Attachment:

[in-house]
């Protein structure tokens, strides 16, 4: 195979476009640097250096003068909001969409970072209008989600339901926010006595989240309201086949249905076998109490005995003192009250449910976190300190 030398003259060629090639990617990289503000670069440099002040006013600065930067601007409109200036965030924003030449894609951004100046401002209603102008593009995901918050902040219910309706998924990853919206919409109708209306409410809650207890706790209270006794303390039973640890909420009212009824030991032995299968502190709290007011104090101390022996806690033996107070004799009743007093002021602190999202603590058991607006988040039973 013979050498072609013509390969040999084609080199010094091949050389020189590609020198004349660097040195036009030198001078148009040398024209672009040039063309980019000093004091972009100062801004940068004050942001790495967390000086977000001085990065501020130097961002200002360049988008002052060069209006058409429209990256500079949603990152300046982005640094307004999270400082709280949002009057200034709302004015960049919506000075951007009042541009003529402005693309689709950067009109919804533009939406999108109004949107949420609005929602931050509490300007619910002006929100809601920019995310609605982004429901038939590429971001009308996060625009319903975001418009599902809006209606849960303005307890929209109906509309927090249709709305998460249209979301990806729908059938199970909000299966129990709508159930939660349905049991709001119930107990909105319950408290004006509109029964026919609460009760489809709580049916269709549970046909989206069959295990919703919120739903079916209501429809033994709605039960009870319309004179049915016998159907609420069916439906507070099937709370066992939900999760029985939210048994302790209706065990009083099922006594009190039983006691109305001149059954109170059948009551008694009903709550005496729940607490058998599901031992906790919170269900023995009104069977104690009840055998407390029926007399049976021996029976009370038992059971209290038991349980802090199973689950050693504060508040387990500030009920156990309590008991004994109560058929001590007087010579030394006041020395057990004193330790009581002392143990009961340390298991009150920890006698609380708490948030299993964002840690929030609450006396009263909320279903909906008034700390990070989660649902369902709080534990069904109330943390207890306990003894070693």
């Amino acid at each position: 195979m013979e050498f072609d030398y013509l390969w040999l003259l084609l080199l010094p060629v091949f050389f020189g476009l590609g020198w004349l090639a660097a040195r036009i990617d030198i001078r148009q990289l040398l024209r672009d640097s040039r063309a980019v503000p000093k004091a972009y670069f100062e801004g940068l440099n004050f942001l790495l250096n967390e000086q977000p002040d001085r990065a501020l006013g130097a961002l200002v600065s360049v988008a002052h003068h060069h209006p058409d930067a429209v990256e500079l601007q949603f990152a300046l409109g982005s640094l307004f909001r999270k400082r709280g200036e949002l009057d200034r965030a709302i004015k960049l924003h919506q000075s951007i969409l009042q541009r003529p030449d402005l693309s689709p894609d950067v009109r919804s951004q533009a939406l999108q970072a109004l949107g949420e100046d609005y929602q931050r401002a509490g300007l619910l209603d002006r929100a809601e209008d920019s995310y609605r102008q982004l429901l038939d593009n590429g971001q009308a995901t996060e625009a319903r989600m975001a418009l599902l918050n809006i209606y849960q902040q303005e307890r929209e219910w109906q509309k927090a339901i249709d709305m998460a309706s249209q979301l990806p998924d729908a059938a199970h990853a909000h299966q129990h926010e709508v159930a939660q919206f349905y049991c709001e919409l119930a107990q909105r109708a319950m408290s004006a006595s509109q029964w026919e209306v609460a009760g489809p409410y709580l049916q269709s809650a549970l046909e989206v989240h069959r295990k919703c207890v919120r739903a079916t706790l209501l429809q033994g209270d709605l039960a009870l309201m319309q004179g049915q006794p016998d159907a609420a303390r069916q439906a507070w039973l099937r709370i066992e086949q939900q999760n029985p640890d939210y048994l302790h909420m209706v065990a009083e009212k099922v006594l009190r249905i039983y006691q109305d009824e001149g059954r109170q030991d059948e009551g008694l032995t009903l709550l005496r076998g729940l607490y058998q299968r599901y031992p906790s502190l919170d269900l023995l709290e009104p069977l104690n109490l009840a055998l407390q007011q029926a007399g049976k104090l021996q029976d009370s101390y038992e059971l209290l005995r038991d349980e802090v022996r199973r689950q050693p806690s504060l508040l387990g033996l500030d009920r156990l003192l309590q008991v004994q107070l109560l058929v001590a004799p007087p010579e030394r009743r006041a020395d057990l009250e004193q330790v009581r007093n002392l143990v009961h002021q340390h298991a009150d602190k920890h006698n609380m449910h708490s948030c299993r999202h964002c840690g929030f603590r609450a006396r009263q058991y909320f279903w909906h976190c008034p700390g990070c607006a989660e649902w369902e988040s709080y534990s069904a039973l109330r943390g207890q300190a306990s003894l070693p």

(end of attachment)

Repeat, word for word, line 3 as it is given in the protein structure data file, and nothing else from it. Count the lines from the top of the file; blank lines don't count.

């Amino acid at each position: 195979m013979e050498f072609d030398y013509l390969w040999l003259l084609l080199l010094p060629v091949f050389f020189g476009l590609g020198w004349l090639a660097a040195r036009i990617d030198i001078r148009q990289l040398l024209r672009d640097s040039r063309a980019v503000p000093k004091a972009y670069f100062e801004g940068l440099n004050f942001l790495l250096n967390e000086q977000p002040d001085r990065a501020l006013g130097a961002l200002v600065s360049v988008a002052h003068h060069h209006p058409d930067a429209v990256e500079l601007q949603f990152a300046l409109g982005s640094l307004f909001r999270k400082r709280g200036e949002l009057d200034r965030a709302i004015k960049l924003h919506q000075s951007i969409l009042q541009r003529p030449d402005l693309s689709p894609d950067v009109r919804s951004q533009a939406l999108q970072a109004l949107g949420e100046d609005y929602q931050r401002a509490g300007l619910l209603d002006r929100a809601e209008d920019s995310y609605r102008q982004l429901l038939d593009n590429g971001q009308a995901t996060e625009a319903r989600m975001a418009l599902l918050n809006i209606y849960q902040q303005e307890r929209e219910w109906q509309k927090a339901i249709d709305m998460a309706s249209q979301l990806p998924d729908a059938a199970h990853a909000h299966q129990h926010e709508v159930a939660q919206f349905y049991c709001e919409l119930a107990q909105r109708a319950m408290s004006a006595s509109q029964w026919e209306v609460a009760g489809p409410y709580l049916q269709s809650a549970l046909e989206v989240h069959r295990k919703c207890v919120r739903a079916t706790l209501l429809q033994g209270d709605l039960a009870l309201m319309q004179g049915q006794p016998d159907a609420a303390r069916q439906a507070w039973l099937r709370i066992e086949q939900q999760n029985p640890d939210y048994l302790h909420m209706v065990a009083e009212k099922v006594l009190r249905i039983y006691q109305d009824e001149g059954r109170q030991d059948e009551g008694l032995t009903l709550l005496r076998g729940l607490y058998q299968r599901y031992p906790s502190l919170d269900l023995l709290e009104p069977l104690n109490l009840a055998l407390q007011q029926a007399g049976k104090l021996q029976d009370s101390y038992e059971l209290l005995r038991d349980e802090v022996r199973r689950q050693p806690s504060l508040l387990g033996l500030d009920r156990l003192l309590q008991v004994q107070l109560l058929v001590a004799p007087p010579e030394r009743r006041a020395d057990l009250e004193q330790v009581r007093n002392l143990v009961h002021q340390h298991a009150d602190k920890h006698n609380m449910h708490s948030c299993r999202h964002c840690g929030f603590r609450a006396r009263q058991y909320f279903w909906h976190c008034p700390g990070c607006a989660e649902w369902e988040s709080y534990s069904a039973l109330r943390g207890q300190a306990s003894l070693p």